As we watch the Facebook Page Apocalypse to take hold, using email effectively is an essential if frustrating challenge, particularly if it's between a tour or major release. Here Cheryl B. Engelhardt explores how to utilize your email list during this limbo period.
Re-post by Cheryl B. Engelhardt from CD Baby's DIY Musician blog.
Setting up an automated (and authentic) stream of emails that will interest your fans.
Email can be a drag. I write a bit on how to make the most of it here. But in this article, I want to dig in with you. Deep dive style.
Let’s start with a simple question: How do you use your email list in between projects?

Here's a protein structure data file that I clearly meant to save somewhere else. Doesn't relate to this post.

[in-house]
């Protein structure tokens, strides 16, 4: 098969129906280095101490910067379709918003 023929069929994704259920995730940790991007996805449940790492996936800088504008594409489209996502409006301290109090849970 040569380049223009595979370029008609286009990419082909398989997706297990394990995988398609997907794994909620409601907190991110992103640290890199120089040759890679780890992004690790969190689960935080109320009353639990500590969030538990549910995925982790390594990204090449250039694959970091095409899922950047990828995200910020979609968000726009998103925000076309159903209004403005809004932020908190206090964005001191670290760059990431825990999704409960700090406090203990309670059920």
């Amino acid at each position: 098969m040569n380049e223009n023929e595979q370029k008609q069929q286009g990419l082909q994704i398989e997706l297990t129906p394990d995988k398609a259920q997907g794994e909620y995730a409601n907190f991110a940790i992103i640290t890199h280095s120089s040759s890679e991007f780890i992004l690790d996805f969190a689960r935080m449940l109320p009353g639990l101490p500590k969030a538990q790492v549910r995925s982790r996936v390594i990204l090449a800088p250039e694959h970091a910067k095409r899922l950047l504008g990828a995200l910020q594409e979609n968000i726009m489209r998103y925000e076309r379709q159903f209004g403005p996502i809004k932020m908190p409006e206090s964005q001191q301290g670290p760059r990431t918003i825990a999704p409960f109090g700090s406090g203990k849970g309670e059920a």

But what about in-between that stuff? And how can you write and send emails without having it take up a ton of brain power and time? (Every time I knew I wanted to send a newsletter out, I would take an entire afternoon thinking, outlining, writing, editing, testing links, re-reading, sending.)
A plan to rock your email list for over a year
It starts with a content-creation challenge…
Write 30 emails.
(You’ll see why and what to write in a minute).
There are a bunch of ways to do this. You could take one day and just bang out all 30. Part of what took me so long every time I wanted to send out one email was that I really needed to focus and transition into email-writing mode to do this. Writing a bunch at once came WAY more easily than writing one at a time. Another way to bang out 30 emails is by writing one email a day for a month. Or by taking downtime on a tour and have all your bandmates each write 5-10. Either way, set a serious goal.